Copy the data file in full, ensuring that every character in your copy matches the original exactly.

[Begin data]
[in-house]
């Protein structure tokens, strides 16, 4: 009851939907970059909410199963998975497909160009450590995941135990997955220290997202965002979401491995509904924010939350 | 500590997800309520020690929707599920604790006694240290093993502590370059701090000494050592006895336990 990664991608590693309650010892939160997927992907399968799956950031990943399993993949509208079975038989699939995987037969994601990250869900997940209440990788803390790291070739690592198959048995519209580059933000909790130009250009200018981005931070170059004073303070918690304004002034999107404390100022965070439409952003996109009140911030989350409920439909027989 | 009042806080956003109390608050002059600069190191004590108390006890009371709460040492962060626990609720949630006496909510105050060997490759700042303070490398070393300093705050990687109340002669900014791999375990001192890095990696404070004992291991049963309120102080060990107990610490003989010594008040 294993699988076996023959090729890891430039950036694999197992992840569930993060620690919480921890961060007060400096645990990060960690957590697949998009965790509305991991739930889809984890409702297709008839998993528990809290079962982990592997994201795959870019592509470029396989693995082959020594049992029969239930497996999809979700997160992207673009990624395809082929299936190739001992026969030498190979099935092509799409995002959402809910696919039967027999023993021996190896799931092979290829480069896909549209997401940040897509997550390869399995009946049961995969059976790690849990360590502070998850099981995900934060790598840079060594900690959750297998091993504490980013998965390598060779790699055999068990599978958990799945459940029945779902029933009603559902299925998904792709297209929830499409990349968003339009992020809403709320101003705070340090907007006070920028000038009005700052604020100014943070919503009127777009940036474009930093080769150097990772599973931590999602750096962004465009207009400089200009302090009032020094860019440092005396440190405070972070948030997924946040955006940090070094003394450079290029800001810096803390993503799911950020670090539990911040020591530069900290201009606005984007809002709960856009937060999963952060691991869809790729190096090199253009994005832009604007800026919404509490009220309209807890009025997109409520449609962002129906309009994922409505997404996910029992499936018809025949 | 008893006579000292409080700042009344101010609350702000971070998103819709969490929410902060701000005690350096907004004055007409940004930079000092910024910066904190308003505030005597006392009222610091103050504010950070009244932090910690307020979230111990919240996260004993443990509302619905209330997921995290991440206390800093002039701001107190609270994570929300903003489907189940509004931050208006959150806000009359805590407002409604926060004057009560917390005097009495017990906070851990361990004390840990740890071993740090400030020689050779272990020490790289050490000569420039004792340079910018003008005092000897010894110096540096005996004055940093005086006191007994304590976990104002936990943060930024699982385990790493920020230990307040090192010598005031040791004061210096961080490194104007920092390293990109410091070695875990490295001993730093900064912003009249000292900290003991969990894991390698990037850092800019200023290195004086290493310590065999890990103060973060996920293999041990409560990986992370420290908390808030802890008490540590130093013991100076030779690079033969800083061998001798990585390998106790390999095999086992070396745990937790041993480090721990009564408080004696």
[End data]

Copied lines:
[in-house]
């Protein structure tokens, strides 16, 4: 009851939907970059909410199963998975497909160009450590995941135990997955220290997202965002979401491995509904924010939350 | 500590997800309520020690929707599920604790006694240290093993502590370059701090000494050592006895336990 990664991608590693309650010892939160997927992907399968799956950031990943399993993949509208079975038989699939995987037969994601990250869900997940209440990788803390790291070739690592198959048995519209580059933000909790130009250009200018981005931070170059004073303070918690304004002034999107404390100022965070439409952003996109009140911030989350409920439909027989 | 009042806080956003109390608050002059600069190191004590108390006890009371709460040492962060626990609720949630006496909510105050060997490759700042303070490398070393300093705050990687109340002669900014791999375990001192890095990696404070004992291991049963309120102080060990107990610490003989010594008040 294993699988076996023959090729890891430039950036694999197992992840569930993060620690919480921890961060007060400096645990990060960690957590697949998009965790509305991991739930889809984890409702297709008839998993528990809290079962982990592997994201795959870019592509470029396989693995082959020594049992029969239930497996999809979700997160992207673009990624395809082929299936190739001992026969030498190979099935092509799409995002959402809910696919039967027999023993021996190896799931092979290829480069896909549209997401940040897509997550390869399995009946049961995969059976790690849990360590502070998850099981995900934060790598840079060594900690959750297998091993504490980013998965390598060779790699055999068990599978958990799945459940029945779902029933009603559902299925998904792709297209929830499409990349968003339009992020809403709320101003705070340090907007006070920028000038009005700052604020100014943070919503009127777009940036474009930093080769150097990772599973931590999602750096962004465009207009400089200009302090009032020094860019440092005396440190405070972070948030997924946040955006940090070094003394450079290029800001810096803390993503799911950020670090539990911040020591530069900290201009606005984007809002709960856009937060999963952060691991869809790729190096090199253009994005832009604007800026919404509490009220309209807890009025997109409520449609962002129906309009994922409505997404996910029992499936018809025949 | 008893006579000292409080700042009344101010609350702000971070998103819709969490929410902060701000005690350096907004004055007409940004930079000092910024910066904190308003505030005597006392009222610091103050504010950070009244932090910690307020979230111990919240996260004993443990509302619905209330997921995290991440206390800093002039701001107190609270994570929300903003489907189940509004931050208006959150806000009359805590407002409604926060004057009560917390005097009495017990906070851990361990004390840990740890071993740090400030020689050779272990020490790289050490000569420039004792340079910018003008005092000897010894110096540096005996004055940093005086006191007994304590976990104002936990943060930024699982385990790493920020230990307040090192010598005031040791004061210096961080490194104007920092390293990109410091070695875990490295001993730093900064912003009249000292900290003991969990894991390698990037850092800019200023290195004086290493310590065999890990103060973060996920293999041990409560990986992370420290908390808030802890008490540590130093013991100076030779690079033969800083061998001798990585390998106790390999095999086992070396745990937790041993480090721990009564408080004696």